competitive advantage-what is it mostly about?


The earlier post on 'political competitive advantage' reminds me of why I enjoy organization theory and strategic management so much – it implicates many disciplines in the social sciences including sociology, political science, economics etc. But (there's always a but), a question I have been wondering about is: what is competitive advantage (and by implication, strategy) mostly about? It is fine to say that inherently we are dealing with a multi-level phenomenon, but can and should we prioritize in terms of what should receive emphasis?

A quick scan of our journals suggests that matters such as institutions, alliances, networks, and industry are what it is all about. Really? With colleagues I have wondered about the 'organizational' of it all. And from my perspective, aren't organizations inherently made up of individuals, or can we essentially round them out of the analysis?

I quickly (this is not very scientific) looked at article citation rates (in the social science citation index) to find what appear to be emerging 'classics' in strategic management. Of late, the alliances literature seems to be a clear winner – Woody Powell et al.'s (1996) "Interorganizational collaboration and the locus of innovation" as of today has 418 citations to it, and Jeff Dyer and Harbir Singh's (1998) "The relational view" receives 320 citations. Undoubtedly good work – but it looks like sociology might be taking over! (There are numerous scholars here in this intersection of sociology and strategy – e.g., Ranjay Gulati and Brian Uzzi). It may even in large part be that strategy's emerging classics are also sociology's classics.

But, what about critical issues such as individual value appropriation and value creation? Russ Coff's (1999) classic (yes, you saw it here first) piece on rent appropriation gets a measly 28 citations – half of those from Russ himself! Jay Barney in his 2001 rebuttal to Priem and Butler called this area the most promising direction for strategic management, but work in this area still remains scant. I don't believe we can meaningfully or scientifically even talk about competitive advantage without careful consideration for individual-level factors such as appropriation.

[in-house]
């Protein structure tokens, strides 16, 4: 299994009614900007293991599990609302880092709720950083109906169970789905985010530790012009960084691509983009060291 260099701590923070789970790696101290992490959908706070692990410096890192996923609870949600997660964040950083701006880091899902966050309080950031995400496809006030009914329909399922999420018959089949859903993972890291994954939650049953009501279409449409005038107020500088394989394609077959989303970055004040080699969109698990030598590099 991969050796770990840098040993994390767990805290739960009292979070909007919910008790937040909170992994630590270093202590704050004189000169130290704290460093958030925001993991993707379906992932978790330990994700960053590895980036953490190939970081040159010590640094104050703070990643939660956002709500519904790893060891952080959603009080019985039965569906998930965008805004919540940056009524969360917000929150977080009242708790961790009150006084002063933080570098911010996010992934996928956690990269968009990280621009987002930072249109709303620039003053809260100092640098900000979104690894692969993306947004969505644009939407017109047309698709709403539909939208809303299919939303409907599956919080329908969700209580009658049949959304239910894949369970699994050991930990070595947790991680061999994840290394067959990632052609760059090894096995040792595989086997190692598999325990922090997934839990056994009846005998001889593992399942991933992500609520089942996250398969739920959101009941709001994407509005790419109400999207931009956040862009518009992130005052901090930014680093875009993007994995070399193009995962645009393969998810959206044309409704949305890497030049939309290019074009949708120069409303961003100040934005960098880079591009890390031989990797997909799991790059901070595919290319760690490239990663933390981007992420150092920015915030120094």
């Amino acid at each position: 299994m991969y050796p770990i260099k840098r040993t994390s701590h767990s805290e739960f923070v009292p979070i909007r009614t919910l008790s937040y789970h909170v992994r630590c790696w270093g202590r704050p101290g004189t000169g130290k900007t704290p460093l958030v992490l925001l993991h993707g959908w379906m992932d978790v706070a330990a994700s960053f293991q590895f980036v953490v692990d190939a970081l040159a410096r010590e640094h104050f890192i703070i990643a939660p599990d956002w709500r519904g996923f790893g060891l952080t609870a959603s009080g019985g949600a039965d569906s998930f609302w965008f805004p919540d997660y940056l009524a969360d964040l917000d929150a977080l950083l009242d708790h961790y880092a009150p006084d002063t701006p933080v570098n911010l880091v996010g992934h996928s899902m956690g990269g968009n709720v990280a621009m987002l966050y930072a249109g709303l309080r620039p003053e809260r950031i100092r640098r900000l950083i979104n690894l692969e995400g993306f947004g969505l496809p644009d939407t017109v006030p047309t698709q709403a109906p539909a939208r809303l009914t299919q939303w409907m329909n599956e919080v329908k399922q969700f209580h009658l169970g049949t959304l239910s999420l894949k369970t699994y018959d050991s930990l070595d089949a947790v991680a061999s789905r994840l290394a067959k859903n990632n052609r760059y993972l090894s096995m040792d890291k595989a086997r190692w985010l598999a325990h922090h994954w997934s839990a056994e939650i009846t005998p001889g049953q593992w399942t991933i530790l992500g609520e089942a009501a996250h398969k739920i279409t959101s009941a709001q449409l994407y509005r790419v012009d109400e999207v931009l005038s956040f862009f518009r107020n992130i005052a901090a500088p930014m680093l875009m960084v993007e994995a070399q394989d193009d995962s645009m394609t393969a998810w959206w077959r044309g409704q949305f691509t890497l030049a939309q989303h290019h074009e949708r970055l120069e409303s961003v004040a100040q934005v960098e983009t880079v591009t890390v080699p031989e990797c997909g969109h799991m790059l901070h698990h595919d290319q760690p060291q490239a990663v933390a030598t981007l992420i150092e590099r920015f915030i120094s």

One conference organized around trying to attack some of the 'fundamentals' of strategy is Rich Makadok's Atlanta Competitive Advantage conference – I recommend it.


Written by teppo

April 28, 2006 at 12:08 am

Posted in strategy, teppo

5 Responses

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  1. I too study organizational competition, but it’s political rather than economic. Social movement theories offer many insights about what contributes to competitive advantage in that field and they are increasingly being applied by org theorists (e.g., see Davis et al. [2005]) to explain institutional change.
    Of course, the question is whether or not you think similar processes occur across these distinct domains. If we believe that institutions shape economic competition – particularly political institutions, as the earlier post on ‘political competitive advantage’ suggests – then maybe we should consider the broader implications of political sociology.
    Just thinking out loud.



    April 28, 2006 at 12:09 pm

  2. […] competitive advantage-what is it mostly about? […]


  3. […] competitive advantage-what is it mostly about? […]


  4. Jeff – thanks – agreed. Again, the question for me is one of emphasis recognizing that all these matters are important (but how important). Thanks for visiting!



    April 29, 2006 at 7:24 am

  5. Dear Mr Teppo, how to distribute “relational rent” /what ever between local partner and others partner in IJV?
    Surely I saw…. foreign investor afraid and always keep watching their technology, no spillover goes to others, but ..and but finally ‘profit’ goes to foreign investor… what’s your comment?? Thanks

    Lily Sudhartio


    Lily Sudhartio

    February 14, 2007 at 1:49 am

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